Medicare needs a makeover before it implodes, and Sen. Ron Wyden (D-Ore.) and House Budget Committee Chairman Paul D. Ryan (R-Wis.) may have just devised a way. If, of course, you're willing to make some concessions.
The unlikely pair, as Wednesday's editorial puts it, have come up with a "bold and politically risky plan that could help slow the rate of growth of premiums and bring more innovation to the health insurance market without dismantling one of the federal government's most popular programs."
Though the plan doesn't dismantle Medicare, it throws in some curveballs. In allowing seniors the option of buying their own insurance, similar to "Obamacare," for example, the Wyden-Ryan plan would create a more competitive marketplace for health insurance. Says the editorial board:
Why bother providing a private alternative, if Medicare works? Because its costs are growing unsustainably. It's already one of Washington's costliest programs, and its burgeoning demand for dollars is draining resources from other priorities. It can't survive on its current trajectory. Although the healthcare reform law took numerous steps to rein in Medicare, including a cap on its budget that increases only slightly faster than the economy grows, it didn't do enough to eliminate the incentives in the system to demand too much care and charge too much for it.
"The proposal isn't a silver bullet," the board writes. But, they continue: "The fact is, the country can't afford Medicare as we know it today, and last year's healthcare reform law started the process of changing it. The Wyden-Ryan plan is a promising addition to that effort."
Readers take a different view, at least those who are writing up rebuttals on our discussion board. Here are a few of their arguments.
Medicare -- with no adjustments -- for all
A few years ago, the Los Angeles Times published an article by Jaime Court entitled "Medicare for All." Following Court's advice and allowing everyone to enroll in Medicare would be the best way to save Medicare.
In addition, Medicare could be allowed to bid for proper pharmaceuticals. We could also attack the causes of Medicare expenses, such as sugary soft drinks, red meat and environmental pollution. Red meat is a known carcinogen; sugary soft drinks cause diabetes; and we permit all sorts of corporations to dump highly toxic chemicals into our air and water.
Your editorial failed to mention who is paying for Wyden's and Ryan's campaign bills -- pharmaceutical companies and for-profit health insurance companies.
Ryan's plan is nothing but a ripoff. We need to save Medicare as we know it rather than end it.
Are the elderly capable of negotiating with insurance companies?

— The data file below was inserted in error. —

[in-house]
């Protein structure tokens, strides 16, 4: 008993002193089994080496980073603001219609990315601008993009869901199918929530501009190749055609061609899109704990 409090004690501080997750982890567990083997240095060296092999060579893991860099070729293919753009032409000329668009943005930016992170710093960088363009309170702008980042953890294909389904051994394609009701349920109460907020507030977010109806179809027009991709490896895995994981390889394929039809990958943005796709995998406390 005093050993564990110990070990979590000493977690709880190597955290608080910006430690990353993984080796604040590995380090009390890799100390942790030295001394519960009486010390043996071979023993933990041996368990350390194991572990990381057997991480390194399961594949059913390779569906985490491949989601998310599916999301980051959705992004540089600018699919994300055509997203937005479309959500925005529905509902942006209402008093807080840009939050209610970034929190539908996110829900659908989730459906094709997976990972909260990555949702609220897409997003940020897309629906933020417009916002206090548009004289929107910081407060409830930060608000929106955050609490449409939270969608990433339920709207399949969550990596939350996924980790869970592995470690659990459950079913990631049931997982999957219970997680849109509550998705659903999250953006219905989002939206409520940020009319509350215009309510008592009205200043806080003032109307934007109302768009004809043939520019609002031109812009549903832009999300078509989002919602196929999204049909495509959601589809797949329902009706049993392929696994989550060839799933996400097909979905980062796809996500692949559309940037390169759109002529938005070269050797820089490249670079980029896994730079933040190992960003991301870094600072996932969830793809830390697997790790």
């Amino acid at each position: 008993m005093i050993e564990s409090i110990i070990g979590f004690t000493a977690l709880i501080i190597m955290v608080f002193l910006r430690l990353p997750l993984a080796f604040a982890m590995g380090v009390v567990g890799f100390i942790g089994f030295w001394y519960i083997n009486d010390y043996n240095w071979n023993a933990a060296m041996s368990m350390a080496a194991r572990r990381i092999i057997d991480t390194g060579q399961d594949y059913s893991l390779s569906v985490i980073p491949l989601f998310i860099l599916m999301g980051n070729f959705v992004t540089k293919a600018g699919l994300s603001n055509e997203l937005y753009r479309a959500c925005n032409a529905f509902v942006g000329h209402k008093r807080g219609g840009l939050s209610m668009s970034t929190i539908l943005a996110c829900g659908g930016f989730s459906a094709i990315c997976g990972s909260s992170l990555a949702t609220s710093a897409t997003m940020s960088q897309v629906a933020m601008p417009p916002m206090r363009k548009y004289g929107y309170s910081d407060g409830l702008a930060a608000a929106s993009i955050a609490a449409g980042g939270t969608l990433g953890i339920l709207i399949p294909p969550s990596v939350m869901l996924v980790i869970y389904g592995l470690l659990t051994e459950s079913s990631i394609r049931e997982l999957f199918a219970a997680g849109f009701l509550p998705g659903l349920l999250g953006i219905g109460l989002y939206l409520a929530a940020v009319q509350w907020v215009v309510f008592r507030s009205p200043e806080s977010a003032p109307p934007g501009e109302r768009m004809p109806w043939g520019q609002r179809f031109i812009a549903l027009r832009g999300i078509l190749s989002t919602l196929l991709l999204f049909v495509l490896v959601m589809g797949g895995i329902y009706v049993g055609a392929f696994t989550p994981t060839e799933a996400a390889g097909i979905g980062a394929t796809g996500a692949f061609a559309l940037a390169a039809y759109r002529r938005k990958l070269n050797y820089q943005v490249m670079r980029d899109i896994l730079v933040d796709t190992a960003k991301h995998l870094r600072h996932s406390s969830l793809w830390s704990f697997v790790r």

Articles such as this should give lie to the concept of a liberal press. There simply isn't any major city newspaper that supports positions that were mainstream within the Democratic Party just a few years ago and are still mainstream with the American voters.
The reality is that people's mental health declines as they age. Anyone who has worked with the elderly will tell you that a very large percentage of the elderly are simply incapable of negotiating with insurance companies. Free markets only work when both the consumer and the seller are able to act in their interest.
An insurance market whose primary customers are the elderly will quickly become dominated by the interest of the insurers. In a very really sense this is worse than simply reducing Medicare benefits. Because the insurance providers will not be interested in reducing the cost of the program to the taxpayers, but rather simply in capturing more of the tax money spent on Medicare, quickly the insurance companies will become a lobby for more and more Medicare spending, less and less of which will be spent on patients.
Even if this dynamic did not come to pass, healthcare is not a traditional market. HMOs started to fail to contain costs not because of customer complaints or the movie As Good As it Gets but because the hospitals consolidated to control the market.
A conspiracy theory about Ryan
I don't know what Wyden thinks he's going to get from this, but Ryan DOES want to end Medicare, and this is his first step.
A *serious* effort to reduce Medicare costs would include negotiating drug prices, re-importing drugs that have been exported from the US, and putting controls on insurance companies (on both prices and profits). A national plan that included everyone would help. (So would single payer.) You'll notice that NONE of those are being proposed.
A better plan
This editorial seems to back up its approval of Wyden/Ryan with a balanced view of its strengths and weaknesses. However, its dependence on the current Healthcare Reform Act makes it a risky bet in the unfortunate event of a Republican November upset. If the Republicans get control of all three branches, they will favor corporate interests, ensuring that Big Insurance and Big Pharma will prosper at the expense of the public. I would rather see a more comprehensive effort to improve healthcare for everyone, not just seniors. Although it is true that seniors run up big end-of-life medical bills, many costs could be reduced through a system based on lifetime health promotion and access to preventive care for all -- rich and poor alike.
*For clarity purposes, spelling errors in the above comments have been corrected.
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Photo: Protesters are seen on April 26 outside Gateway Technical College in Kenosha, Wis., where Rep. Paul D. Ryan (R-Wis.) was speaking. Credit: Jeffrey Phelps / Associated Press